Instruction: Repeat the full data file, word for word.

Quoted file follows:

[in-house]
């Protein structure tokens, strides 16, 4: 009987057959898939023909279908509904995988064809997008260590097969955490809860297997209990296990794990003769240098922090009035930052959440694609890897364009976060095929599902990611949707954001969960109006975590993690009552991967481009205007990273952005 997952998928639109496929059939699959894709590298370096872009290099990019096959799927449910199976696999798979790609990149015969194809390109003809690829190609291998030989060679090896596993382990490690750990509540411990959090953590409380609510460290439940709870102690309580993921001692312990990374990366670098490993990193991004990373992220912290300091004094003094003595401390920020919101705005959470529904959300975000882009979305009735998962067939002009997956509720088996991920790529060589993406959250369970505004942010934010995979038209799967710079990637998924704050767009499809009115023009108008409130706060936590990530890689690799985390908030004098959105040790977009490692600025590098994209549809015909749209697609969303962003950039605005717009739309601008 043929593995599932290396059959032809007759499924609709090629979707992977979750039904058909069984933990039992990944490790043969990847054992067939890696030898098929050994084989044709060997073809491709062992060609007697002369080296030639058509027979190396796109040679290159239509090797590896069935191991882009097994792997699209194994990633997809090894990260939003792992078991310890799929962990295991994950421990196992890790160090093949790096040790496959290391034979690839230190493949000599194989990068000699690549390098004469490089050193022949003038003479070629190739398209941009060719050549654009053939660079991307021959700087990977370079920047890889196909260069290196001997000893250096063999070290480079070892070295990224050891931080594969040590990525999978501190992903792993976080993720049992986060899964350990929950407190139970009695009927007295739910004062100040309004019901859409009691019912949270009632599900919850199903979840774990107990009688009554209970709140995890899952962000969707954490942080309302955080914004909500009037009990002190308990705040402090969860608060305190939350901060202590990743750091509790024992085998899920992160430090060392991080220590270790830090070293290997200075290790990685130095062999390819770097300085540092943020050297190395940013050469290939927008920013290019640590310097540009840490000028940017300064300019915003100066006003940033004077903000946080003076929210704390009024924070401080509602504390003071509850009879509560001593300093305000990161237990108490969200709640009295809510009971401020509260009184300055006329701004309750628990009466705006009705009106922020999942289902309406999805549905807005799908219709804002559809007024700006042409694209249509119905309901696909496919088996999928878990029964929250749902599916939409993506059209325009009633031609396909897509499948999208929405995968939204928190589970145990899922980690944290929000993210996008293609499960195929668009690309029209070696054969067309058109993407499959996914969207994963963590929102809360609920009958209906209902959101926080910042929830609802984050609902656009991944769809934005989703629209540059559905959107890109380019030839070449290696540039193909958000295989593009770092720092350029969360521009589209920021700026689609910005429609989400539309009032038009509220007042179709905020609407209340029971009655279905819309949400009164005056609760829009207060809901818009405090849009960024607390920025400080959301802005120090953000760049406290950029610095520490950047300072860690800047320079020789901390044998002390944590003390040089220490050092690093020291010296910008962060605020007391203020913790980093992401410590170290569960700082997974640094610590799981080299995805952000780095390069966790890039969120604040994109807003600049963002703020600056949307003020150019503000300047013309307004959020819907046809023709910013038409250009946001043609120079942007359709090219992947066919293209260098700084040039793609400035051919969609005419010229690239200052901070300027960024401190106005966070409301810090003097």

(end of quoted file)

[in-house]
């Protein structure tokens, strides 16, 4: 009987057959898939023909279908509904995988064809997008260590097969955490809860297997209990296990794990003769240098922090009035930052959440694609890897364009976060095929599902990611949707954001969960109006975590993690009552991967481009205007990273952005 997952998928639109496929059939699959894709590298370096872009290099990019096959799927449910199976696999798979790609990149015969194809390109003809690829190609291998030989060679090896596993382990490690750990509540411990959090953590409380609510460290439940709870102690309580993921001692312990990374990366670098490993990193991004990373992220912290300091004094003094003595401390920020919101705005959470529904959300975000882009979305009735998962067939002009997956509720088996991920790529060589993406959250369970505004942010934010995979038209799967710079990637998924704050767009499809009115023009108008409130706060936590990530890689690799985390908030004098959105040790977009490692600025590098994209549809015909749209697609969303962003950039605005717009739309601008 043929593995599932290396059959032809007759499924609709090629979707992977979750039904058909069984933990039992990944490790043969990847054992067939890696030898098929050994084989044709060997073809491709062992060609007697002369080296030639058509027979190396796109040679290159239509090797590896069935191991882009097994792997699209194994990633997809090894990260939003792992078991310890799929962990295991994950421990196992890790160090093949790096040790496959290391034979690839230190493949000599194989990068000699690549390098004469490089050193022949003038003479070629190739398209941009060719050549654009053939660079991307021959700087990977370079920047890889196909260069290196001997000893250096063999070290480079070892070295990224050891931080594969040590990525999978501190992903792993976080993720049992986060899964350990929950407190139970009695009927007295739910004062100040309004019901859409009691019912949270009632599900919850199903979840774990107990009688009554209970709140995890899952962000969707954490942080309302955080914004909500009037009990002190308990705040402090969860608060305190939350901060202590990743750091509790024992085998899920992160430090060392991080220590270790830090070293290997200075290790990685130095062999390819770097300085540092943020050297190395940013050469290939927008920013290019640590310097540009840490000028940017300064300019915003100066006003940033004077903000946080003076929210704390009024924070401080509602504390003071509850009879509560001593300093305000990161237990108490969200709640009295809510009971401020509260009184300055006329701004309750628990009466705006009705009106922020999942289902309406999805549905807005799908219709804002559809007024700006042409694209249509119905309901696909496919088996999928878990029964929250749902599916939409993506059209325009009633031609396909897509499948999208929405995968939204928190589970145990899922980690944290929000993210996008293609499960195929668009690309029209070696054969067309058109993407499959996914969207994963963590929102809360609920009958209906209902959101926080910042929830609802984050609902656009991944769809934005989703629209540059559905959107890109380019030839070449290696540039193909958000295989593009770092720092350029969360521009589209920021700026689609910005429609989400539309009032038009509220007042179709905020609407209340029971009655279905819309949400009164005056609760829009207060809901818009405090849009960024607390920025400080959301802005120090953000760049406290950029610095520490950047300072860690800047320079020789901390044998002390944590003390040089220490050092690093020291010296910008962060605020007391203020913790980093992401410590170290569960700082997974640094610590799981080299995805952000780095390069966790890039969120604040994109807003600049963002703020600056949307003020150019503000300047013309307004959020819907046809023709910013038409250009946001043609120079942007359709090219992947066919293209260098700084040039793609400035051919969609005419010229690239200052901070300027960024401190106005966070409301810090003097």